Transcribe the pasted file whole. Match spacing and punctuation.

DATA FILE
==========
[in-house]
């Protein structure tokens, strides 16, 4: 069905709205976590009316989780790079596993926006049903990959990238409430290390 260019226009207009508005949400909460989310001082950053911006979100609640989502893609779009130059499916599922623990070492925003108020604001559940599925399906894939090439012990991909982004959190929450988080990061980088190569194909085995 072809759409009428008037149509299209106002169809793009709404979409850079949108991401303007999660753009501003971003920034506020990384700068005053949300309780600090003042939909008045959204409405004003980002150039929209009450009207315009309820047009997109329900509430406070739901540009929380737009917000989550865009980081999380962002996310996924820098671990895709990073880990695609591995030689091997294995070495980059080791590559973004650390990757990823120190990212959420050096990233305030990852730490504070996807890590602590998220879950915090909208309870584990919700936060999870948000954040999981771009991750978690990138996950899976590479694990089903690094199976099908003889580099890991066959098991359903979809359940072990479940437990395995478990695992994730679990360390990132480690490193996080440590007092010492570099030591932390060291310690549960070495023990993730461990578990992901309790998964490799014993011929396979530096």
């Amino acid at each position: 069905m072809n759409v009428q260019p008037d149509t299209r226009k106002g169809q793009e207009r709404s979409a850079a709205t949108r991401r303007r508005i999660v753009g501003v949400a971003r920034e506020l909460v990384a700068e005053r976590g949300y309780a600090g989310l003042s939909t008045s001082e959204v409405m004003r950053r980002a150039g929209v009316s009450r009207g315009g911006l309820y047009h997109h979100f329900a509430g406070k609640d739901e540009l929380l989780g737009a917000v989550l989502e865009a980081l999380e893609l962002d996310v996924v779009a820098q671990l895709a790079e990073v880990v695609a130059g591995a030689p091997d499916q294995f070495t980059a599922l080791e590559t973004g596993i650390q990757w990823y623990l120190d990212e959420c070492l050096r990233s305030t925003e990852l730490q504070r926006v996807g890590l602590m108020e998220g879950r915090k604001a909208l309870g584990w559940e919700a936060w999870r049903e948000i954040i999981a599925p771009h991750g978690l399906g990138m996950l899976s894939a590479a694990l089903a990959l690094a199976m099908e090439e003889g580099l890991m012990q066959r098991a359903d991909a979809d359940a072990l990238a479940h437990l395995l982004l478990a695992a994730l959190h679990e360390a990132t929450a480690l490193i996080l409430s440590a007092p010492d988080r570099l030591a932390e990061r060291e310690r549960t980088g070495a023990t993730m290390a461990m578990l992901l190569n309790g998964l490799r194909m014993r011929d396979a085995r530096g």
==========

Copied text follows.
[in-house]
């Protein structure tokens, strides 16, 4: 069905709205976590009316989780790079596993926006049903990959990238409430290390 260019226009207009508005949400909460989310001082950053911006979100609640989502893609779009130059499916599922623990070492925003108020604001559940599925399906894939090439012990991909982004959190929450988080990061980088190569194909085995 072809759409009428008037149509299209106002169809793009709404979409850079949108991401303007999660753009501003971003920034506020990384700068005053949300309780600090003042939909008045959204409405004003980002150039929209009450009207315009309820047009997109329900509430406070739901540009929380737009917000989550865009980081999380962002996310996924820098671990895709990073880990695609591995030689091997294995070495980059080791590559973004650390990757990823120190990212959420050096990233305030990852730490504070996807890590602590998220879950915090909208309870584990919700936060999870948000954040999981771009991750978690990138996950899976590479694990089903690094199976099908003889580099890991066959098991359903979809359940072990479940437990395995478990695992994730679990360390990132480690490193996080440590007092010492570099030591932390060291310690549960070495023990993730461990578990992901309790998964490799014993011929396979530096």
């Amino acid at each position: 069905m072809n759409v009428q260019p008037d149509t299209r226009k106002g169809q793009e207009r709404s979409a850079a709205t949108r991401r303007r508005i999660v753009g501003v949400a971003r920034e506020l909460v990384a700068e005053r976590g949300y309780a600090g989310l003042s939909t008045s001082e959204v409405m004003r950053r980002a150039g929209v009316s009450r009207g315009g911006l309820y047009h997109h979100f329900a509430g406070k609640d739901e540009l929380l989780g737009a917000v989550l989502e865009a980081l999380e893609l962002d996310v996924v779009a820098q671990l895709a790079e990073v880990v695609a130059g591995a030689p091997d499916q294995f070495t980059a599922l080791e590559t973004g596993i650390q990757w990823y623990l120190d990212e959420c070492l050096r990233s305030t925003e990852l730490q504070r926006v996807g890590l602590m108020e998220g879950r915090k604001a909208l309870g584990w559940e919700a936060w999870r049903e948000i954040i999981a599925p771009h991750g978690l399906g990138m996950l899976s894939a590479a694990l089903a990959l690094a199976m099908e090439e003889g580099l890991m012990q066959r098991a359903d991909a979809d359940a072990l990238a479940h437990l395995l982004l478990a695992a994730l959190h679990e360390a990132t929450a480690l490193i996080l409430s440590a007092p010492d988080r570099l030591a932390e990061r060291e310690r549960t980088g070495a023990t993730m290390a461990m578990l992901l190569n309790g998964l490799r194909m014993r011929d396979a085995r530096g």